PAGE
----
How Much Do You Deserve to Be Paid?
Note: there is more similar information in the article “Here’s What to Do When Clients Want Legal Fee Estimates in Unpredictable Cases” and the article “Art of Getting Paid”.
By Frederick Hertz. He is an attorney and mediator based in Oakland, has managed his solo practice for more than 25 years.
Setting your billing rate is not a simple task, as there are several dimensions to the analysis. The simplest approach is to see what your competitors are charging, and match those rates. But even this is not so simple. It’s not always obvious who are your competitors, or what aspects of your work should push you higher or lower than what they are charging. Are you looking to bring in new clients quickly, or can you afford to have folks walk down the street because they think your rates are too high? Are you expanding into new areas, such that your performance may be less-than-stellar at first, and thus your fees should be reduced accordingly? Or, are there particular reasons for you to adjust your fees? As I often tell my clients, I charge 20 percent less than my competition because I rarely have unpaid fees, compared to those who overcharge paying clients to cover the deficit of those who don’t pay in full.
Another approach is to start with what you believe is a reasonable annual income, given your skill level and area of practice, and estimate your costs and workload to set the hourly rate accordingly. If you expect to net $150,000 after expenses (but before taxes) and your office expenses are $75,000, you’ll need to bring in $225,000. If you figure you can reasonably bill 20 hours per week for 50 weeks per year, $225 per hour will meet your goal. If you are hoping to clear closer to $250,000 per year, you’ll need to either up your billable hours per week or increase the hourly rate—or both.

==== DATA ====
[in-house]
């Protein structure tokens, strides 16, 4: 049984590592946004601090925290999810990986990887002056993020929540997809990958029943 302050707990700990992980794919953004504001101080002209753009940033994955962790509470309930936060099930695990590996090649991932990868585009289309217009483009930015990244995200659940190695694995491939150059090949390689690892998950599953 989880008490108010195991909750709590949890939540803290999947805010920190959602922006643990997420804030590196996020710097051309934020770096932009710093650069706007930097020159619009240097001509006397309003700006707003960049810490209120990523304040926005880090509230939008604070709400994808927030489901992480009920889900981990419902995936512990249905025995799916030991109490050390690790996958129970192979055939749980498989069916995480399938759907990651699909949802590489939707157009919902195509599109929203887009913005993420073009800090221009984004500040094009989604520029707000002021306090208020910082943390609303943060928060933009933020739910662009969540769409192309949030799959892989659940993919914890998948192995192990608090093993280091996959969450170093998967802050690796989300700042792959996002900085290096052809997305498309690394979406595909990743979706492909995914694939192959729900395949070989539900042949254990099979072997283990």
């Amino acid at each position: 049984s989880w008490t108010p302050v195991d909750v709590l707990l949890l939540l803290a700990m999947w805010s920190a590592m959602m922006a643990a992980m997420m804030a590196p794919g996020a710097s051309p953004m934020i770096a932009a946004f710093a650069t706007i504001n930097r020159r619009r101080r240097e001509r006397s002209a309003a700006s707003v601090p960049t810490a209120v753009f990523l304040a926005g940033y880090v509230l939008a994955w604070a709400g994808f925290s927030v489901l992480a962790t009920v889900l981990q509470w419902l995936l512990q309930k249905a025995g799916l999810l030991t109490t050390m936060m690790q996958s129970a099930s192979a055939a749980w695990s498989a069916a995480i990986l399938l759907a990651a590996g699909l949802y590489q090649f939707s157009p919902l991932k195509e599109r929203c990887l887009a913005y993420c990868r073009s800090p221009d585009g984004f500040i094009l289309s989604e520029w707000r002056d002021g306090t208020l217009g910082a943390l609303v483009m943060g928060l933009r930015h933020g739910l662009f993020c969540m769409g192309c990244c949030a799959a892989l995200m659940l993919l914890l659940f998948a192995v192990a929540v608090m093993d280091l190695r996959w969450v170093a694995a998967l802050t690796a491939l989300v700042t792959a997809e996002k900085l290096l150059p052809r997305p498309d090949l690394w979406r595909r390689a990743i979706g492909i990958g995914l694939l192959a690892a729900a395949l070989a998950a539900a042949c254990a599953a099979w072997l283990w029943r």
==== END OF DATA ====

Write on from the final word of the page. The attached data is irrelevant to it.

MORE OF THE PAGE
The third angle focuses on the benefit to the client. This is a rather amorphous concept: What’s a will worth given that most folks will outlive the relevance of the will you initially draft? Clients inevitably have wills revised. Effectively counseling a client through a nasty divorce clearly will be financially beneficial to you, but you wouldn’t expect to be paid a percentage of the community property estate! The value of your legal work is greatly affected by the wealth of the client. My high-asset clients are quite comfortable paying $5,000 for an enforceable premarital agreement, but those facing mounting credit card debt are going to worry about every 15 minutes of a billable hour.
I’ve never signed on to the notion that charging more sends a message of higher quality to clients. Rather, I worry about the resentment they often feel, sensing that you are unfairly profiting off their travails. I’ve probably collected somewhere north of $5 million in fees during my 27 years of private practice, and my total unpaid fees is well below $50,000, total. My hunch is that charging a fair hourly rate—even perhaps slightly below “market”—is part of the reason my rate of unpaid bills is below 1 percent. Clients know I’m not taking advantage of their situation, and they appreciate that.
I also am very slow to raise rates on existing clients—usually extending the prior rate for a year or so. It’s a simple act of courtesy, and again, they appreciate it. I let them know that I’ve raised rates for new clients, and if the matter isn’t resolved after some length of time I will raise their rates, but most matters are wrapped up within the year. Talk with your colleagues about how they handle these topics. Each sub-field has its own culture and standards of practice, and you’ll want to align your billing practices with others working on similar matters. For example, simple wills or premarital agreements often are done on a flat fee basis, unlike divorce proceedings.